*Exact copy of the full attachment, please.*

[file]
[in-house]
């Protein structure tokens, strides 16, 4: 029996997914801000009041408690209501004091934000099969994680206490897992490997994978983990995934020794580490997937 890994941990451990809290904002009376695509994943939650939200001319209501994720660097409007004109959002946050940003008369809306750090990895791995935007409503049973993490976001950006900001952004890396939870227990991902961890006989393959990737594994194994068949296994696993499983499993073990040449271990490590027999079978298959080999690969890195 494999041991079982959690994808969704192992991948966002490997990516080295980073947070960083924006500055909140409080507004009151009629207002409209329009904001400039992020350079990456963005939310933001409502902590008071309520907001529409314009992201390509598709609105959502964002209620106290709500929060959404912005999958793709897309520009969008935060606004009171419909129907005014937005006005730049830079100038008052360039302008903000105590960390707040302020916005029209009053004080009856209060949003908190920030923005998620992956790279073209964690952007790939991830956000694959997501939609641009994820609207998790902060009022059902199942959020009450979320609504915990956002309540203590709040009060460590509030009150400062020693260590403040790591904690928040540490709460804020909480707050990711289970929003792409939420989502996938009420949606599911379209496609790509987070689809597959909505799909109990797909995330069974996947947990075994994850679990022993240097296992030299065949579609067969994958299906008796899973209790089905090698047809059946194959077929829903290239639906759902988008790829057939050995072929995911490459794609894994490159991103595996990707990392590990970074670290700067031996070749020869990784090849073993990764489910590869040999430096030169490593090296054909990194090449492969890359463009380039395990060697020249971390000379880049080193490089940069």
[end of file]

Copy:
[in-house]
């Protein structure tokens, strides 16, 4: 029996997914801000009041408690209501004091934000099969994680206490897992490997994978983990995934020794580490997937 890994941990451990809290904002009376695509994943939650939200001319209501994720660097409007004109959002946050940003008369809306750090990895791995935007409503049973993490976001950006900001952004890396939870227990991902961890006989393959990737594994194994068949296994696993499983499993073990040449271990490590027999079978298959080999690969890195 494999041991079982959690994808969704192992991948966002490997990516080295980073947070960083924006500055909140409080507004009151009629207002409209329009904001400039992020350079990456963005939310933001409502902590008071309520907001529409314009992201390509598709609105959502964002209620106290709500929060959404912005999958793709897309520009969008935060606004009171419909129907005014937005006005730049830079100038008052360039302008903000105590960390707040302020916005029209009053004080009856209060949003908190920030923005998620992956790279073209964690952007790939991830956000694959997501939609641009994820609207998790902060009022059902199942959020009450979320609504915990956002309540203590709040009060460590509030009150400062020693260590403040790591904690928040540490709460804020909480707050990711289970929003792409939420989502996938009420949606599911379209496609790509987070689809597959909505799909109990797909995330069974996947947990075994994850679990022993240097296992030299065949579609067969994958299906008796899973209790089905090698047809059946194959077929829903290239639906759902988008790829057939050995072929995911490459794609894994490159991103595996990707990392590990970074670290700067031996070749020869990784090849073993990764489910590869040999430096030169490593090296054909990194090449492969890359463009380039395990060697020249971390000379880049080193490089940069």